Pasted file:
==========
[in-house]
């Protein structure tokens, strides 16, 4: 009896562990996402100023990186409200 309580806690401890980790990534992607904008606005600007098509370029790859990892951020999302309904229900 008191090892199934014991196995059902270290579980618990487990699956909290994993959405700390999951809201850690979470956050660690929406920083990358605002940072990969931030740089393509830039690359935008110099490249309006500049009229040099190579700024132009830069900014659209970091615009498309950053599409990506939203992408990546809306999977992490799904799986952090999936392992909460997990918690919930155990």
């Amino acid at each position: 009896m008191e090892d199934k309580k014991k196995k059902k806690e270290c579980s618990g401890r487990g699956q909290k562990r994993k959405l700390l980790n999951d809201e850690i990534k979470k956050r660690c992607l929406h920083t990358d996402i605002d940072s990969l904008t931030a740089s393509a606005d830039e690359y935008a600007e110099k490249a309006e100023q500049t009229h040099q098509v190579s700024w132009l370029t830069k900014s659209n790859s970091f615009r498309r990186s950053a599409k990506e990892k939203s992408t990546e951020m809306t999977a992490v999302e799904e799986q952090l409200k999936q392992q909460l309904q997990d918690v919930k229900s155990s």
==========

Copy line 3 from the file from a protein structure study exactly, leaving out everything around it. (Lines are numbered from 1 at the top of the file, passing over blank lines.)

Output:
């Amino acid at each position: 009896m008191e090892d199934k309580k014991k196995k059902k806690e270290c579980s618990g401890r487990g699956q909290k562990r994993k959405l700390l980790n999951d809201e850690i990534k979470k956050r660690c992607l929406h920083t990358d996402i605002d940072s990969l904008t931030a740089s393509a606005d830039e690359y935008a600007e110099k490249a309006e100023q500049t009229h040099q098509v190579s700024w132009l370029t830069k900014s659209n790859s970091f615009r498309r990186s950053a599409k990506e990892k939203s992408t990546e951020m809306t999977a992490v999302e799904e799986q952090l409200k999936q392992q909460l309904q997990d918690v919930k229900s155990s």